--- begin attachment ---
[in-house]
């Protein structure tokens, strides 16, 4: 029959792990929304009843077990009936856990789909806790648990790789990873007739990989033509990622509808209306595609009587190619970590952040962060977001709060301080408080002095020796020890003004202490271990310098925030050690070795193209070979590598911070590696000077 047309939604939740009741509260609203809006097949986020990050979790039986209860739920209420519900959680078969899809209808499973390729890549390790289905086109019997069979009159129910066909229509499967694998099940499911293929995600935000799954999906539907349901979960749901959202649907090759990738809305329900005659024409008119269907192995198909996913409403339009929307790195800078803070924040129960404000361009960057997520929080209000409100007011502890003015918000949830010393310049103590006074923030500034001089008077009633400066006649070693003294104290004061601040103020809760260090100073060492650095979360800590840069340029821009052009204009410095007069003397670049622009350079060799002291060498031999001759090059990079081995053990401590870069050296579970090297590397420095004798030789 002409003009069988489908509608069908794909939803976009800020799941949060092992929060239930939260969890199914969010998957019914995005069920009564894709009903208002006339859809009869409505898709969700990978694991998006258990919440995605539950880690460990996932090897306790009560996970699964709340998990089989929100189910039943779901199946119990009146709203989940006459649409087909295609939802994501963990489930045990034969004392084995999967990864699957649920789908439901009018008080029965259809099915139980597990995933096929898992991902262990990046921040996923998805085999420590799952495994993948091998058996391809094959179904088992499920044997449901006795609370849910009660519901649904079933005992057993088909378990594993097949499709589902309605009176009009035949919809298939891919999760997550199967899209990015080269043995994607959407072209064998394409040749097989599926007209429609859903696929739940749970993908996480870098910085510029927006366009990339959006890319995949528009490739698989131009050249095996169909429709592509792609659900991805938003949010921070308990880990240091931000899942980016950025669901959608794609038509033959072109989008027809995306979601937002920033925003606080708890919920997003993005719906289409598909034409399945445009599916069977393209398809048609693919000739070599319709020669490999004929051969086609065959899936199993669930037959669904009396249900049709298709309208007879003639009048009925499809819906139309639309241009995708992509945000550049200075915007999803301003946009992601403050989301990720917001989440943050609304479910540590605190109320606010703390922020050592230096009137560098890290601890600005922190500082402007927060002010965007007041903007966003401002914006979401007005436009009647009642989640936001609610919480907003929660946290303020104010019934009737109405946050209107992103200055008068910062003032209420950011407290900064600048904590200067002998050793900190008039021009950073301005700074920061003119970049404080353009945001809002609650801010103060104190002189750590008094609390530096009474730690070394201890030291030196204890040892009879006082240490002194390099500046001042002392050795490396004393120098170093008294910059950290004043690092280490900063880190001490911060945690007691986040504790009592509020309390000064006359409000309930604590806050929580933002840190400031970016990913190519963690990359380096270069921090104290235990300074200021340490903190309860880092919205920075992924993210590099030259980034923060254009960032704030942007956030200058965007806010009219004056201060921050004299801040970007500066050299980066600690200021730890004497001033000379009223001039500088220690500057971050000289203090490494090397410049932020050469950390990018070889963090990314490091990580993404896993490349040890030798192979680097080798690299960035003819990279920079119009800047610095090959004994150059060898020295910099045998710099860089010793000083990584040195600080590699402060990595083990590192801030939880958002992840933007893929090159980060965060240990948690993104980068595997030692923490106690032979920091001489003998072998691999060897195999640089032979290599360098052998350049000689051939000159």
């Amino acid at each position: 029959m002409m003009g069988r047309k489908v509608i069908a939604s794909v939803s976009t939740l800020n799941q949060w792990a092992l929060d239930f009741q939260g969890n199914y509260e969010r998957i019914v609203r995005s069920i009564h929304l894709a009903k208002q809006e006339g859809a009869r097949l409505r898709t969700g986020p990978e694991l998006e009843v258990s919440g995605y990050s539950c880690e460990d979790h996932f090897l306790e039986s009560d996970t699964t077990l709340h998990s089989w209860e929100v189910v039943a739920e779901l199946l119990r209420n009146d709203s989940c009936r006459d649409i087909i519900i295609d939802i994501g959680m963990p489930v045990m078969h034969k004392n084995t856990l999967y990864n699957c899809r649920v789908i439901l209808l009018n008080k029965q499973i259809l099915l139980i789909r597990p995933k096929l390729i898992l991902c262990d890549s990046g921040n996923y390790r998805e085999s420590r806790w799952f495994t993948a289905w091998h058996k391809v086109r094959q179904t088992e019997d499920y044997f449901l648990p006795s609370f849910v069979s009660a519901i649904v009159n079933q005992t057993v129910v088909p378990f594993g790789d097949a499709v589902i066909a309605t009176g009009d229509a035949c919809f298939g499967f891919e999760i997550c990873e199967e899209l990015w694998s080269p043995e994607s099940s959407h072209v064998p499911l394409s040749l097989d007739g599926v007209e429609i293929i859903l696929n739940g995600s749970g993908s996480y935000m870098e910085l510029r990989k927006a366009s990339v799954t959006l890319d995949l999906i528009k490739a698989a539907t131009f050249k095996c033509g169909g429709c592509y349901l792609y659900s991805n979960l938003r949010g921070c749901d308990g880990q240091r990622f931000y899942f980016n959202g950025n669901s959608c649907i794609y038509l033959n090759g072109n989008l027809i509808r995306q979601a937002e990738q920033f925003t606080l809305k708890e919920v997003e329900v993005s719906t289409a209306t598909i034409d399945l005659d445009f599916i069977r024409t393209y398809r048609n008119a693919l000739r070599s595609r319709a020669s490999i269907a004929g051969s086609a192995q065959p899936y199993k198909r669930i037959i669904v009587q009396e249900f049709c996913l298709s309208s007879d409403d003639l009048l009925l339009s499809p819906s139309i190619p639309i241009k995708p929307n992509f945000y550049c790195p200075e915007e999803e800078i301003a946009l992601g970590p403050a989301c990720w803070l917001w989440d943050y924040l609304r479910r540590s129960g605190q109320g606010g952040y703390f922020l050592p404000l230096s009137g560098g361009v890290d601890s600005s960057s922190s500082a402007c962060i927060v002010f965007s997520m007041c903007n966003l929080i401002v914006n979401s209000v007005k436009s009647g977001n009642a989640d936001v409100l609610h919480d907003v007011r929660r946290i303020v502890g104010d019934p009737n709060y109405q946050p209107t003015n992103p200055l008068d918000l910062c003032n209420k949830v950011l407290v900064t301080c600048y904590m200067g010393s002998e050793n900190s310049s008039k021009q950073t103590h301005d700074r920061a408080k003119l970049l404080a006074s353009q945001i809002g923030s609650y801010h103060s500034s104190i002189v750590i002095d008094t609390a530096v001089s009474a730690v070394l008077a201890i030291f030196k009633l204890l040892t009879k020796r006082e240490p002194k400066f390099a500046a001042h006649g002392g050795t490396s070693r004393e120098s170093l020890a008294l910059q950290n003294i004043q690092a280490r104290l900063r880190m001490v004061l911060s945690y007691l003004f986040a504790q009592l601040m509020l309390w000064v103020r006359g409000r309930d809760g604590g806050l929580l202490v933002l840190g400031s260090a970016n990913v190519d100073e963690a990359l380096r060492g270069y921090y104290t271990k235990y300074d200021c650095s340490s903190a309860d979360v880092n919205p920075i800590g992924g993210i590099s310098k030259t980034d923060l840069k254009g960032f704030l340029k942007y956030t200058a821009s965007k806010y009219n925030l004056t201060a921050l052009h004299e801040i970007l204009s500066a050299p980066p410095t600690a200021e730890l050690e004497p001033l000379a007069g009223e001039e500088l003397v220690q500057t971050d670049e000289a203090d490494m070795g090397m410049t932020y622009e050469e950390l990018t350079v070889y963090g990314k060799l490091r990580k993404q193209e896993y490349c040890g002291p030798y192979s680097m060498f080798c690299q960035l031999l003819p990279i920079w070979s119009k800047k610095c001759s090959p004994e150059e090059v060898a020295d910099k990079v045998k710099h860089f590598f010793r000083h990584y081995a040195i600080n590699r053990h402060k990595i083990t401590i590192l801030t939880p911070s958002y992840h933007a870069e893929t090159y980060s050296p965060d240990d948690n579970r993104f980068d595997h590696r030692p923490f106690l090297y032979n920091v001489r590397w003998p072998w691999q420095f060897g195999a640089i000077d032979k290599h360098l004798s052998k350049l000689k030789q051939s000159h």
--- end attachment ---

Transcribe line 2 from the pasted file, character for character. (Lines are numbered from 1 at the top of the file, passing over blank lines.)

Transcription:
């Protein structure tokens, strides 16, 4: 029959792990929304009843077990009936856990789909806790648990790789990873007739990989033509990622509808209306595609009587190619970590952040962060977001709060301080408080002095020796020890003004202490271990310098925030050690070795193209070979590598911070590696000077 047309939604939740009741509260609203809006097949986020990050979790039986209860739920209420519900959680078969899809209808499973390729890549390790289905086109019997069979009159129910066909229509499967694998099940499911293929995600935000799954999906539907349901979960749901959202649907090759990738809305329900005659024409008119269907192995198909996913409403339009929307790195800078803070924040129960404000361009960057997520929080209000409100007011502890003015918000949830010393310049103590006074923030500034001089008077009633400066006649070693003294104290004061601040103020809760260090100073060492650095979360800590840069340029821009052009204009410095007069003397670049622009350079060799002291060498031999001759090059990079081995053990401590870069050296579970090297590397420095004798030789 002409003009069988489908509608069908794909939803976009800020799941949060092992929060239930939260969890199914969010998957019914995005069920009564894709009903208002006339859809009869409505898709969700990978694991998006258990919440995605539950880690460990996932090897306790009560996970699964709340998990089989929100189910039943779901199946119990009146709203989940006459649409087909295609939802994501963990489930045990034969004392084995999967990864699957649920789908439901009018008080029965259809099915139980597990995933096929898992991902262990990046921040996923998805085999420590799952495994993948091998058996391809094959179904088992499920044997449901006795609370849910009660519901649904079933005992057993088909378990594993097949499709589902309605009176009009035949919809298939891919999760997550199967899209990015080269043995994607959407072209064998394409040749097989599926007209429609859903696929739940749970993908996480870098910085510029927006366009990339959006890319995949528009490739698989131009050249095996169909429709592509792609659900991805938003949010921070308990880990240091931000899942980016950025669901959608794609038509033959072109989008027809995306979601937002920033925003606080708890919920997003993005719906289409598909034409399945445009599916069977393209398809048609693919000739070599319709020669490999004929051969086609065959899936199993669930037959669904009396249900049709298709309208007879003639009048009925499809819906139309639309241009995708992509945000550049200075915007999803301003946009992601403050989301990720917001989440943050609304479910540590605190109320606010703390922020050592230096009137560098890290601890600005922190500082402007927060002010965007007041903007966003401002914006979401007005436009009647009642989640936001609610919480907003929660946290303020104010019934009737109405946050209107992103200055008068910062003032209420950011407290900064600048904590200067002998050793900190008039021009950073301005700074920061003119970049404080353009945001809002609650801010103060104190002189750590008094609390530096009474730690070394201890030291030196204890040892009879006082240490002194390099500046001042002392050795490396004393120098170093008294910059950290004043690092280490900063880190001490911060945690007691986040504790009592509020309390000064006359409000309930604590806050929580933002840190400031970016990913190519963690990359380096270069921090104290235990300074200021340490903190309860880092919205920075992924993210590099030259980034923060254009960032704030942007956030200058965007806010009219004056201060921050004299801040970007500066050299980066600690200021730890004497001033000379009223001039500088220690500057971050000289203090490494090397410049932020050469950390990018070889963090990314490091990580993404896993490349040890030798192979680097080798690299960035003819990279920079119009800047610095090959004994150059060898020295910099045998710099860089010793000083990584040195600080590699402060990595083990590192801030939880958002992840933007893929090159980060965060240990948690993104980068595997030692923490106690032979920091001489003998072998691999060897195999640089032979290599360098052998350049000689051939000159």